"We've been talking to the Bishop Museum under the assumption that they were negotiating in good faith. Then all of a sudden word came down that they have plans to scuttle the ship on Tuesday," Woolaway said.

"There's now a feeling of distrust" among the negotiating parties, she said.

As of yesterday afternoon, neither the Friends of the Falls of Clyde nor the Coast Guard had been informed that the museum had decided to delay the Tuesday sinking.

The date was changed yesterday when museum officials became aware that three different parties are interested in adopting the ship. Two of the parties are from Hawai'i, while the third is an individual from Australia, said Collis, who declined to identify the parties.

"The situation changes quite rapidly," Collis said. "We don't have a new date set for its sinking but it could be set for later in the week, later in the month or beyond."

Collis said that the individual from Australia — dubbed by those involved as a "white knight" and ship's savior — provided a detailed memorandum at about 1 a.m. yesterday, which prompted a decision to push back the sinking of the ship.

"I've asked him to fly up here immediately, and I think he understands the urgency of the situation," Collis said.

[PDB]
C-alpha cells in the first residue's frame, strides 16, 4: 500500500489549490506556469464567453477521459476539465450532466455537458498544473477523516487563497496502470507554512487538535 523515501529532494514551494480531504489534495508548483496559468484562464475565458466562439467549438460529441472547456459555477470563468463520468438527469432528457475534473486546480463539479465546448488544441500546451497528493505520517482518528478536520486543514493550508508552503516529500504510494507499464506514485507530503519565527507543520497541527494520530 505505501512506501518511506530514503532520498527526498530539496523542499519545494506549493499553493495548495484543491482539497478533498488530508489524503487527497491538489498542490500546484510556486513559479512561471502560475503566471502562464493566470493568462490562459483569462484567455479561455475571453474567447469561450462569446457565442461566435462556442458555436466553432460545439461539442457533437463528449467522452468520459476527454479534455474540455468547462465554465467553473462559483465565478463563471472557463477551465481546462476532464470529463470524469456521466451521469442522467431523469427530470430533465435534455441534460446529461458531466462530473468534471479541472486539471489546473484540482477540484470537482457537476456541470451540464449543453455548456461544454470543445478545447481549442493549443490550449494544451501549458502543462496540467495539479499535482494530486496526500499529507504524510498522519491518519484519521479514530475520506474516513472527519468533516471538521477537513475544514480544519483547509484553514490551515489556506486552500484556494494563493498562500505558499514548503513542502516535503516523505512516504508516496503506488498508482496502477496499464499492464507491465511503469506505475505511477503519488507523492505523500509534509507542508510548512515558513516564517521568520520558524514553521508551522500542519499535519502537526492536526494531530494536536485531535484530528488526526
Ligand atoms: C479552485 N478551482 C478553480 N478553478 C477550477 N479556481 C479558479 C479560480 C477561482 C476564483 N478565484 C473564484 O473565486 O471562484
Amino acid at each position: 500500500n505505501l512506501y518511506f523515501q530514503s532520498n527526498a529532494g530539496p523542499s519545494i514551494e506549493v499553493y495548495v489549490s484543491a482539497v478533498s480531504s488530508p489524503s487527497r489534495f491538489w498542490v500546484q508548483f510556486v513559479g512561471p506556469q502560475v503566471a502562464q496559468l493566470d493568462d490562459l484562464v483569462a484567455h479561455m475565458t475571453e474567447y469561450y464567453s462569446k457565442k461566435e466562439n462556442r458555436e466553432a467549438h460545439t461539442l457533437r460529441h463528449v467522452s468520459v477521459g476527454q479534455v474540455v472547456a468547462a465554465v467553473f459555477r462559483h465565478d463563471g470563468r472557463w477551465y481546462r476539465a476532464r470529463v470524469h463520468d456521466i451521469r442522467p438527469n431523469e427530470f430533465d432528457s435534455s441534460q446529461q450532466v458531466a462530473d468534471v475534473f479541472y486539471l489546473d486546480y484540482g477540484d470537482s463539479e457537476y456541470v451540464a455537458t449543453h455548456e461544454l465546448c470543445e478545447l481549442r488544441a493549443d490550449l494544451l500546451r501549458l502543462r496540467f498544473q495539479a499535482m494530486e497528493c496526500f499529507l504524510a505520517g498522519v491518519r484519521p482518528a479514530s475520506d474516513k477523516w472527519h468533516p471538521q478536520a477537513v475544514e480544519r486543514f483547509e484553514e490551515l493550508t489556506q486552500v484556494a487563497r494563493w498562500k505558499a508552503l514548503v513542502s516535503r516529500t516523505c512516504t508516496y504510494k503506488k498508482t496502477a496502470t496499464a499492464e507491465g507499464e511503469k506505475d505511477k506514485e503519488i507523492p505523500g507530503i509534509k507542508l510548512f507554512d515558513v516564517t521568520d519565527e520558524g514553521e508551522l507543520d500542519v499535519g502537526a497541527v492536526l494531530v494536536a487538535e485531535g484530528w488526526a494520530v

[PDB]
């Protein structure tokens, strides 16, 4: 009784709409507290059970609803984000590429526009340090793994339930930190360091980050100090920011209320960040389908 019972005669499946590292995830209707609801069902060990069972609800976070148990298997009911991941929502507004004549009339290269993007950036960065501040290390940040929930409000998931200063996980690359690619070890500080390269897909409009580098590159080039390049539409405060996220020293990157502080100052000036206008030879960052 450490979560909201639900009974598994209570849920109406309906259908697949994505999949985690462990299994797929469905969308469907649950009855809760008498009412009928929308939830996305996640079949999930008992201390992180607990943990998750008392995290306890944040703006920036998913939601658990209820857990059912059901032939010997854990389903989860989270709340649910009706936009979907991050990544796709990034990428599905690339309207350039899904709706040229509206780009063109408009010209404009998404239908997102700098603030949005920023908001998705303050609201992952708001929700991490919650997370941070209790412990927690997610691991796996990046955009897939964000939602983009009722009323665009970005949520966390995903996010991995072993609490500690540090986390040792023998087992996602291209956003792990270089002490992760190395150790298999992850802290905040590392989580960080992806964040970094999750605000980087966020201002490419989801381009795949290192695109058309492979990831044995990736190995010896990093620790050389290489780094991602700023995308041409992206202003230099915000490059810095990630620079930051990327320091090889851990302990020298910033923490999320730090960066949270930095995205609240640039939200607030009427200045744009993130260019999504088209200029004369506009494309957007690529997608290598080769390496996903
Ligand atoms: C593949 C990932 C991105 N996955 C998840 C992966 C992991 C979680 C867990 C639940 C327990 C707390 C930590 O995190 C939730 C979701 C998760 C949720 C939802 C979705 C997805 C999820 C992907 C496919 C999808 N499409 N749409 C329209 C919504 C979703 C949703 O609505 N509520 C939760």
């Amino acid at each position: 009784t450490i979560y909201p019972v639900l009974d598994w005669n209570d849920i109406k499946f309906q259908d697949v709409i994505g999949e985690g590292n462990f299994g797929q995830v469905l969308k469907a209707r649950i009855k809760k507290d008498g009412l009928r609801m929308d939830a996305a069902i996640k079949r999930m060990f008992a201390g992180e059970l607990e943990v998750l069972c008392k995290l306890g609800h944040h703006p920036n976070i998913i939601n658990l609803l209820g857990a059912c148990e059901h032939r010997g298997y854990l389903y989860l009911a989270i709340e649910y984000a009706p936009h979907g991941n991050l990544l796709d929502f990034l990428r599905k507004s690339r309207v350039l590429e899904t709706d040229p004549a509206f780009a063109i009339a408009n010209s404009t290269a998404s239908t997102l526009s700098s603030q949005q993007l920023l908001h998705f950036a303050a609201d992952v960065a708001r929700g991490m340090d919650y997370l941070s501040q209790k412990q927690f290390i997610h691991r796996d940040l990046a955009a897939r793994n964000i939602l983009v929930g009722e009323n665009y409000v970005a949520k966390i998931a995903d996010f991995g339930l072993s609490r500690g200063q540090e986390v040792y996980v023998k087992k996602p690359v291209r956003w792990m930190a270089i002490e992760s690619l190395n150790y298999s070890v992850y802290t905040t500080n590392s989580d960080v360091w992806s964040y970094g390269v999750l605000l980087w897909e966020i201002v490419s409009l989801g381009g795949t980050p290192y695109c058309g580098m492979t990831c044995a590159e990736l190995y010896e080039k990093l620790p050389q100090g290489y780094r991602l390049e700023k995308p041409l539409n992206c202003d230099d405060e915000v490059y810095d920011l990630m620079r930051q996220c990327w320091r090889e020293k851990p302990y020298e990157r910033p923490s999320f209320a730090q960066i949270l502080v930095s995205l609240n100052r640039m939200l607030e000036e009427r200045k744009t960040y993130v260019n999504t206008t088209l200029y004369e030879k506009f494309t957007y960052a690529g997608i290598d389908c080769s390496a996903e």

No formal agreements have been signed yet, and museum officials have yet to meet with the man, whose name was not released.

Money pit
Joseph Lombardi is project manager with Ocean Technical Services, which has been hired by the museum to get the ship ready to be towed out of the harbor, whether it's sunk or sold.

The firm conducted a structural survey that concluded it would cost $24 million to $32 million to restore the ship to "a level of presentability at which the public can be aboard," Lombardi said.
If someone were to come forth with a plan to transfer the ship, it would cost upwards of $9 million just to stabilize the ship for offshore towing, he said.

Transferring the ship to Australia would require putting it in drydock, which would cost millions more, he said.

Meanwhile, workers continue to prepare the ship for a possible final fate, 1,800 feet down in the ocean.

"Right now, because we don't know what the 'white knight' is all about, we're going to have to assume that we're going to sink the ship," Lombardi said.

"We've already cleared the ship of 250 cubic yards of debris, stabilized its curatorial items, and taken its rigs down to make her more stable.

"She's in really tough shape, and I think she knows her days are limited."

The leaky vessel is currently being kept afloat by shore-based electrical pumps.